Practical example

To get you an idea how scripting a plugin looks like, compared to the direct approach you have seen in the previous chapters, we'll create the full t-test plugin once again -- this time only with the R functions of the rkwarddev package.

Tip

The package will add a new GUI dialog to RKWard under FileExportCreate RKWard plugin script. Like the name suggests, you can create plugin skeletons for further editing with it. This dialog itself was in turn generated by an rkwarddev script which you can find in the demo directory of the installed package and package sources, as an additional example. You can also run it by calling demo("skeleton_dialog")

GUI description

You will immediately notice that the workflow is considerably different: Contrary to writing the XML code directly, you do not begin with the <document> definition, but directly with the plugin elements you'd like to have in the dialog. You can assign each interface element -- be it check boxes, dropdown menus, variable slots or anything else -- to individual R objects, and then combine these objects to the actual GUI. The package has functions for each XML tag that can be used to define the plugin GUI, and most of them even have the same name, only with the prefix rk.XML.*. For example, defining a <varselector> and two <varslot> elements for the "x" and "y" variable of the t-test example can be done by:

variables <- rk.XML.varselector(id.name="vars")
var.x <- rk.XML.varslot("compare", source=variables, types="number", required=TRUE, id.name="x")
var.y <- rk.XML.varslot("against", source=variables, types="number", required=TRUE, id.name="y")
		

The most interesting detail is probably source=variables: A prominent feature of the package is that all functions can generate automatic IDs, so you don't have to bother with either thinking of id values or remembering them to refer to a specific plugin element. You can simply give the R objects as reference, as all functions who need an ID from some other element can also read it from these objects. rk.XML.varselector() is a little special, as it usually has no specific content to make an ID from (it can, but only if you specify a label), so we have to set an ID name. But rk.XML.varslot() wouldn't need the id.name arguments here, so this would suffice:

variables <- rk.XML.varselector(id.name="vars")
var.x <- rk.XML.varslot("compare", source=variables, types="number", required=TRUE)
var.y <- rk.XML.varslot("against", source=variables, types="number", required=TRUE)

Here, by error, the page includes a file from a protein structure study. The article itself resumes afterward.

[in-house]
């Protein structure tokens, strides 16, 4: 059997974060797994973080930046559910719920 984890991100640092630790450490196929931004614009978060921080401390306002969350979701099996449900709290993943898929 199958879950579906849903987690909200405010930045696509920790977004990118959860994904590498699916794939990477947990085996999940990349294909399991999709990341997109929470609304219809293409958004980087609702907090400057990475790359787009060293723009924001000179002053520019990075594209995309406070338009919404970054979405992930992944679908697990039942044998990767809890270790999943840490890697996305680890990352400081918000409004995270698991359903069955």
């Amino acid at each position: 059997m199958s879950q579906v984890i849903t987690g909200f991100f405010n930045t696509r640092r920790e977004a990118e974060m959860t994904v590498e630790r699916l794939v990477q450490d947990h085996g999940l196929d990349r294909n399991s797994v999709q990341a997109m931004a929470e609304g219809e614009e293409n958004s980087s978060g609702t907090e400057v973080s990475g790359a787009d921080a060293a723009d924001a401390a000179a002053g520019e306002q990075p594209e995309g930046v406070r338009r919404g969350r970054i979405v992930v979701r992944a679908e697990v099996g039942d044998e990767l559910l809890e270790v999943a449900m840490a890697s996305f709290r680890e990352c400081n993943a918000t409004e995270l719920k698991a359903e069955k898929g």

In order to recreate the example code to the point, you'd have to set all ID values manually. But since the package shall make our lives easier, from now on we will no longer care about that.

Tip

rkwarddev is capable of a lot of automation to help you build your plugins. However, it might be preferable to not use it to its full extend. If your goal is to produce code that is not only working but can also be easily read and compared to your generator script by a human being, you should consider to always set useful IDs with id.name. Naming your R objects identical to these IDs will also help in getting script code that is easy to understand.

If you want to see how the XML code of the defined element looks like if you exported it to a file, you can just call the object by its name. So, if you now called var.x in your R session, you should see something like this:

<varslot id="vrsl_compare" label="compare" source="vars" types="number" required="true" />
		

Some tags are only useful in the context of others. Therefore, for instance, you won't find a function for the <option> tag. Instead, both radio buttons and dropdown lists are defined including their options as a named list, where the names represent the labels to be shown in the dialog, and their value is a named vector which can have two entries, val for the value of an option and the boolean chk to specify if this option is checked by default.

test.hypothesis <- rk.XML.radio("using test hypothesis",
	options=list(
		"Two-sided"=c(val="two.sided"),
		"First is greater"=c(val="greater"),
		"Second is greater"=c(val="less")
	)
)
		

The result looks like this:

<radio id="rad_usngtsth" label="using test hypothesis">
	<option label="Two-sided" value="two.sided" />
	<option label="First is greater" value="greater" />
	<option label="Second is greater" value="less" />
</radio>
		

All that's missing from the elements of the Basic settings tab is the check box for paired samples, and the structuring of all of these elements in rows and columns:

check.paired <- rk.XML.cbox("Paired sample", value="1", un.value="0")
basic.settings <- rk.XML.row(variables, rk.XML.col(var.x, var.y, test.hypothesis, check.paired))
		

rk.XML.cbox() is a rare exception where the function name does not contain the full tag name, to save some typing for this often used element. This is what basic.settings now contains:

<row id="row_vTFSPP10TF">
	<varselector id="vars" />
	<column id="clm_vrsTFSPP10">
		<varslot id="vrsl_compare" label="compare" source="vars" types="number" required="true" />
		<varslot id="vrsl_against" label="against" i18n_context="compare against" source="vars" types="number" required="true" />
		<radio id="rad_usngtsth" label="using test hypothesis">
			<option label="Two-sided" value="two.sided" />
			<option label="First is greater" value="greater" />
			<option label="Second is greater" value="less" />
		</radio>
		<checkbox id="chc_Pardsmpl" label="Paired sample" value="1" value_unchecked="0" />
	</column>
</row>